In the final processes, an S-430iF, which can lift up to 286 pounds, sequentially loads and unloads parts into and out of four machines that perform various groove and ream operations. Following this operation, parts are loaded and unloaded by a forth M-6i robot to and from a drilling operation, then conveyed to another LR Mate 100i for a spline roll machining process. Next, an M-16i robot, capable of lifting up to 35 pounds, handles parts two at a time into a heat-treat operation. Finally, a fifth M-6i is used to load and unload parts for grinding.
At Mennie's, production quality is assessed by tracking scrap dollars. During final inspection, each part attribute is examined for dimensional tolerance and cosmetic appearance. Rejects are tagged and then further evaluated to determine how to eliminate inaccuracy. Robotic automation has contributed to a reduction in scrap rates. In addition, as a result of the robotic system, Mennie's has experienced significant competitive advantages including:
- accurate and consistent part loading
- a reduction in part defects
- increased productivity - typically 120 pieces per hour
- improved control of the entire manufacturing system
- less cost per piece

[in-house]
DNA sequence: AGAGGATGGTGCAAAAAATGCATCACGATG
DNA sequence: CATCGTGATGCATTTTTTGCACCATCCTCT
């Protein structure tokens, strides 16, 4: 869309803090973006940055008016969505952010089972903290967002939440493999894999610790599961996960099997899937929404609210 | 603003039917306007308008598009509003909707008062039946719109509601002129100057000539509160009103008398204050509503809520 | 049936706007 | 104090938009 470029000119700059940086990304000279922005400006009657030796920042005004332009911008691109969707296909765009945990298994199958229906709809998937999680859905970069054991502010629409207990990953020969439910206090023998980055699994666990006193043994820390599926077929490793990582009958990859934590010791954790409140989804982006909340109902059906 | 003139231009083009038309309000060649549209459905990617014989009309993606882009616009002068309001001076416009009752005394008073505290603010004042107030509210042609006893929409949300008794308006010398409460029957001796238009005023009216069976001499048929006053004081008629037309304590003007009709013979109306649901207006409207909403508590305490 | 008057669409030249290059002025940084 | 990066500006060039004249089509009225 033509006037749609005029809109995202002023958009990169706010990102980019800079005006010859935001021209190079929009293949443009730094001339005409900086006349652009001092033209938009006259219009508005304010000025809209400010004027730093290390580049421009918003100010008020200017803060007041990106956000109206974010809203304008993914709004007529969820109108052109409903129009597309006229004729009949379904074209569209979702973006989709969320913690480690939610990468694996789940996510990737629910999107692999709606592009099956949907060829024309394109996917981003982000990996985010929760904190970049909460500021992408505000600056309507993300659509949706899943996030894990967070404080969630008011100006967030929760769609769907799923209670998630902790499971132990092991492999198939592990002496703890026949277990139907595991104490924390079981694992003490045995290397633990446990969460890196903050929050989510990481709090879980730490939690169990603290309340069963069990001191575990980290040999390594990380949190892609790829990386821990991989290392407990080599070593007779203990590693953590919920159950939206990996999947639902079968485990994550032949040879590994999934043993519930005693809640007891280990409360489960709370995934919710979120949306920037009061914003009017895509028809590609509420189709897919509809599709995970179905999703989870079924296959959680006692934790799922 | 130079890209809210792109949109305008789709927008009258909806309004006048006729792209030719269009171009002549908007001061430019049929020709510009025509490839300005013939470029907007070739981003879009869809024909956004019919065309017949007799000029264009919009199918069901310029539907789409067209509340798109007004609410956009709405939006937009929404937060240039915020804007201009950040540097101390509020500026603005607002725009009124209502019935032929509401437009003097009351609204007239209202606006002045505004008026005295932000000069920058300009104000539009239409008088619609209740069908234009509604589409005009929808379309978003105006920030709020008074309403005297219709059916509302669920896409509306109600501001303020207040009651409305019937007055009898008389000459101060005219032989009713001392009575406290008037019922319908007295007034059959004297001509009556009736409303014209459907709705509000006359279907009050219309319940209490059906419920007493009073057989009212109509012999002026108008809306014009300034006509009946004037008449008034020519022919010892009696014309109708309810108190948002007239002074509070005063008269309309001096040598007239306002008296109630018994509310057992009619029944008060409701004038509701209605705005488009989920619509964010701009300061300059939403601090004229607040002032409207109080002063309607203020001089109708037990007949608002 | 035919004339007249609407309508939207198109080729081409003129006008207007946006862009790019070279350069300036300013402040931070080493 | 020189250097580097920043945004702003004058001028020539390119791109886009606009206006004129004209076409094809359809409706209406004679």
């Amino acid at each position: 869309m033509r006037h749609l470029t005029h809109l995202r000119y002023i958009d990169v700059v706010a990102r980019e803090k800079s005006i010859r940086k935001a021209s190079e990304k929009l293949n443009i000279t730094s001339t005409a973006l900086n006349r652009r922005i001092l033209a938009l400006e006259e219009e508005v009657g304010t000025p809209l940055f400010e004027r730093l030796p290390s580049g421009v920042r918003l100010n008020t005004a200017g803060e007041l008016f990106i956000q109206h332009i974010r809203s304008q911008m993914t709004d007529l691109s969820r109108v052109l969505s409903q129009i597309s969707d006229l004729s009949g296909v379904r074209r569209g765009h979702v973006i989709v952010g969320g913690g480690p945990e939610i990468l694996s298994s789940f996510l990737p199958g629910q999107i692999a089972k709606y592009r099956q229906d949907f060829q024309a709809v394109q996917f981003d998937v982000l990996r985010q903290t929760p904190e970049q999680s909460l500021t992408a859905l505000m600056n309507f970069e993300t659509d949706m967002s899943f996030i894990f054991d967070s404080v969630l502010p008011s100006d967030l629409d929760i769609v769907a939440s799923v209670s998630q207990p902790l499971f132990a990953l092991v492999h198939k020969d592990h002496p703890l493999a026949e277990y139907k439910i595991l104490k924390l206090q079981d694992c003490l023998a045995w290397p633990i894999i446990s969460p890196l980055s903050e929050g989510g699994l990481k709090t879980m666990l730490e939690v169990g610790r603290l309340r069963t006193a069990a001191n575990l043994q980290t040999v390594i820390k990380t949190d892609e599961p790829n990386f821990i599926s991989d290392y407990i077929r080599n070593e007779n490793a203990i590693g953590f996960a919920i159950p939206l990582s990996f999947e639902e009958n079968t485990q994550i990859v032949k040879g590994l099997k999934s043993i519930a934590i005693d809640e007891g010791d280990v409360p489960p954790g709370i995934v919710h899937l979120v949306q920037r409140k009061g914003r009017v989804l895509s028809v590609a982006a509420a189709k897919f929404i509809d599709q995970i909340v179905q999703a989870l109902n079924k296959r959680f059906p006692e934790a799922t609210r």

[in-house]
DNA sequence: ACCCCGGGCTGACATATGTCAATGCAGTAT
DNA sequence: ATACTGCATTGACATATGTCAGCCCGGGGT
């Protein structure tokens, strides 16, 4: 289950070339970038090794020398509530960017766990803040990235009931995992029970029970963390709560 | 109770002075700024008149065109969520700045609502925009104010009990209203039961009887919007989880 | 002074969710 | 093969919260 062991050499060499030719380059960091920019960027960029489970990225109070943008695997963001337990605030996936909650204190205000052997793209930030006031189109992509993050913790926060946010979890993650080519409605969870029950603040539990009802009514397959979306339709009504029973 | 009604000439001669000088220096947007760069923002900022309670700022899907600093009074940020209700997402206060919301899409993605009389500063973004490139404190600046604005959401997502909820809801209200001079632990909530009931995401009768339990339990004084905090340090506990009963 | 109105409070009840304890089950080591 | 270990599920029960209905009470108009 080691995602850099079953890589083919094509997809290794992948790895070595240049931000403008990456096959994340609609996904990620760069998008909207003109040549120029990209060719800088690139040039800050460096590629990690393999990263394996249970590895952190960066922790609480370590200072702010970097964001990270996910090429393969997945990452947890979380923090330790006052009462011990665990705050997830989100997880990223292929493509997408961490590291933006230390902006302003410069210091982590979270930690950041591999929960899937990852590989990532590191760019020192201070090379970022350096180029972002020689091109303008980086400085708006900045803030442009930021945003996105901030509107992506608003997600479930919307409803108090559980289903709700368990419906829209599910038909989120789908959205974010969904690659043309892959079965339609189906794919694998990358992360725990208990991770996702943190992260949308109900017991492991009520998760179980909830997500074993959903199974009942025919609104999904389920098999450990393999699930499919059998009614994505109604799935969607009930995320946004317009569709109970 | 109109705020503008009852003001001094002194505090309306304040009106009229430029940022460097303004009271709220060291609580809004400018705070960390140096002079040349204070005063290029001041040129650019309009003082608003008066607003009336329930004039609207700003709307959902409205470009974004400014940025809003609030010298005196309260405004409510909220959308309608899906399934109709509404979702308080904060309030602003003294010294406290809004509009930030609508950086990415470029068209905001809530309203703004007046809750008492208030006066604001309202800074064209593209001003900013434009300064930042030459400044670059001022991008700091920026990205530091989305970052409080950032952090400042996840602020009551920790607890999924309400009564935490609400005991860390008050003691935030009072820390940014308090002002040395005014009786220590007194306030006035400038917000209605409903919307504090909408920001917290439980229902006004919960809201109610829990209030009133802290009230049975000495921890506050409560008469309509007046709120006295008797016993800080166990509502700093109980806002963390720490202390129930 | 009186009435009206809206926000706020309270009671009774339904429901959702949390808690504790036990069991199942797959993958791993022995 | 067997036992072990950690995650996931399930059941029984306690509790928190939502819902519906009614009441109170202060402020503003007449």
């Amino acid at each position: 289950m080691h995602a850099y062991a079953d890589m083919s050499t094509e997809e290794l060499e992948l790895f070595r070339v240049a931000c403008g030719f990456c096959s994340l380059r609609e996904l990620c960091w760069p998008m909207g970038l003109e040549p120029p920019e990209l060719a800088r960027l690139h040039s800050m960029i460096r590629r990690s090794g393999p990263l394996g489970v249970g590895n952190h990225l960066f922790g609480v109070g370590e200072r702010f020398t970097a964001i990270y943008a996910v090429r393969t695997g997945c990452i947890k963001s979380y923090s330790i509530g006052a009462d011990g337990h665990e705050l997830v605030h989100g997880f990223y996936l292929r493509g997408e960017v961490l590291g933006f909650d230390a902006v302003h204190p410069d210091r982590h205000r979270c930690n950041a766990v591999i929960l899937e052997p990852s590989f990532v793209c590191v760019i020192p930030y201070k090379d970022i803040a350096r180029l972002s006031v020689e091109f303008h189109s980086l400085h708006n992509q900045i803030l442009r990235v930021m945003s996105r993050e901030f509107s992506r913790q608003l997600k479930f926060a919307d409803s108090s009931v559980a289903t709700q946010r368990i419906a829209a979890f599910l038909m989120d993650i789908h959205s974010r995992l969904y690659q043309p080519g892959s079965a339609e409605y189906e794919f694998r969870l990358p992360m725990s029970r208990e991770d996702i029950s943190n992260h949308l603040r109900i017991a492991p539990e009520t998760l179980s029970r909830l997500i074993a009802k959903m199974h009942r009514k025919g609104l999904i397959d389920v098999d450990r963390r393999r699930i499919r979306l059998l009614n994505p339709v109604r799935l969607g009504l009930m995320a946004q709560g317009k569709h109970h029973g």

- flexibility to meet future production demands
The close working relationship established between Mennie's and FANUC Robotics was a major factor in the success of the project. 'Our expectations were met and responsibilities were understood without experiencing any unexpected surprises,' said Mennie. 'I credit open and honest customer/supplier communication for that.' Another contributing factor to the successful system was the commitment that Mennie's had to using automation to achieve their goals. 'We put our trust in FANUC Robotics' engineering team to supply a turnkey solution that would help us achieve our vision of 'factory within a factory' and they didn't let us down,' said Mennie.
Production is humming at Mennie's. The three shift operation is running at 95 percent uptime, a 15 percent increase over the previous manual operation. In fact, Mennie's estimates that the robotic system has helped the company reduce total production costs by approximately 25 percent. Robotic automation has also helped Mennie's increase production flexibility.
Not only is the system expandable to accommodate additional machines, but with slight modifications to fixtures, the system could easily accommodate new part designs. Another flexible feature of the system is that Mennie's can switch to manual production during routine preventive maintenance. Since the original robotic cells were installed in 1997, Mennie's has expanded the system twice, including the purchase of an additional robot for a drilling operation and an additional machine tool to increase throughput in a turning operation.
Mennie's Machine Company is a privately held Illinois corporation specializing in low- to high-volume sub-contract manufacturing for the heavy construction & off-road equipment and automotive OEM markets. Founded in 1970, by Hubert and Cheryl Mennie, the company is QS 9000 and ISO 9002 certified and has achieved approximately $25 million in annual sales. For additional information contact Mennie's Machine Co. at (815) 339-2226 or visit their website at www.mennies.com.